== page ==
Day 2: Sunshine, with highs in the upper 80s. We met outside the botanical gardens, down by the Lower Colorado River. Here the trees were tall enough to provide shaded paths and dappled light. The teacher decided we should paint in the morning and save the demo for afternoon. I wandered down a path which was only partly covered by poison ivy and set up where I could paint a view of the opposite shoreline and a road that swooped down between buildings to a boat launch. Sylvia spotted me through the leaves, as she took a break, and came down to see what I was painting. “Do you know what poison ivy looks like?” she asked.
At lunchtime, I came up to chat with a couple of women I didn’t know. One was from Boston. “I have my own quilting studio. I’m very good,” she shared. “Every quilt I make takes a really long time. I decided to take up painting because it would be less time consuming.” Holly walked up. They all started talking about their sons and whether they should go to prep school. All their sons have high IQs, as it turned out. They can get into any college they want. They just don’t do their homework. But it’s because they’re so smart, you know, and they’re bored. Maybe prep school would be good, or maybe military school, muses one mother. “No, don’t send him to military school,” advises the other. “He’s too sensitive.”
“Is he a prolific quilt maker?” I want to ask. But I can’t squeeze in a word edgewise. Did you ever notice that everyone’s reincarnation story is about their life as an Egyptian Priest? No one is ever a thieving, lazy, street bum.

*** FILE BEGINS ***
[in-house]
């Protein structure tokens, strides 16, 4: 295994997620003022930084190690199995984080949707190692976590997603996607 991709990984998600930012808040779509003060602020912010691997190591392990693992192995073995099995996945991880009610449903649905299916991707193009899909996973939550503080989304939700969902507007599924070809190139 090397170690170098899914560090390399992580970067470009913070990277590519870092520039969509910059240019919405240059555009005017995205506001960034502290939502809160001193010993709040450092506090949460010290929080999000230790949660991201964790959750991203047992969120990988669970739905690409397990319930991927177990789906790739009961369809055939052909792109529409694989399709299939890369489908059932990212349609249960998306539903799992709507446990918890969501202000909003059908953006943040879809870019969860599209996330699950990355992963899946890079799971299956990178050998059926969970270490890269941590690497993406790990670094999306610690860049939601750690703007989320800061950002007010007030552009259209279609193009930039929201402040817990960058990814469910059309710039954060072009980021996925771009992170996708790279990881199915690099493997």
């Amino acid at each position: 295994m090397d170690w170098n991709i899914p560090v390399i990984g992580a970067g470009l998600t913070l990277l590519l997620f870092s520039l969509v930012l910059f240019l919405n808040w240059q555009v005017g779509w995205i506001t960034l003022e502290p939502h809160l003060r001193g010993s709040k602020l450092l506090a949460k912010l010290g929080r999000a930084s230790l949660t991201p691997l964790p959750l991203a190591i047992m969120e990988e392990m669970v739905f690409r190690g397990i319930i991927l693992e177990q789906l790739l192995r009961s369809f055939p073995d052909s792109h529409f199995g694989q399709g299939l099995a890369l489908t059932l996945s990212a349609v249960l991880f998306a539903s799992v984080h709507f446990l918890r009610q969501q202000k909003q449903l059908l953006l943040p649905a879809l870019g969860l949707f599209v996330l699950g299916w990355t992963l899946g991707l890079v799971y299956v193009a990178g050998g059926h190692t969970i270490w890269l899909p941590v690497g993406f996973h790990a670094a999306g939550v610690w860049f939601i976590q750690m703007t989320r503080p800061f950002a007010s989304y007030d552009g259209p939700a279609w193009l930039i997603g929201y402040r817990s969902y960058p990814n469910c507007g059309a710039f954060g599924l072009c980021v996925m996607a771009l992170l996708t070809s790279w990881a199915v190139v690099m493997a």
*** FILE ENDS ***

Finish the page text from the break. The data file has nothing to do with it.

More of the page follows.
The second main point to come out of our painting demonstration had something to do with the painting’s anchor. I was very foggy on this point. I kept asking for a definition, and failing that, an example. “What’s the anchor in this painting?” I kept asking.
“Well,” said the painter, “if you hold a painting upside down and shake it, the pieces that don’t fall off, whatever is left, that would be the anchor.”
During the afternoon demo, I made myself comfortable on a jagged rock. While contemplating which part of the demonstration painting’s jigsaw puzzle pieces were likely to fall off, I dozed off.
Day 3: Continued warm, morning fog, slight chance of rain. For the last day of the workshop, we agreed to meet at the home of one of the women students. Her landscape was beautiful as you walked up from the street in this older, expensive neighborhood. The foliage was lush and the air was damp with fog. Inside the house, the Boston quilter was organizing, even though it wasn’t her house. It was her friend’s house, but in Boston this translates to “Su casa es mi casa.”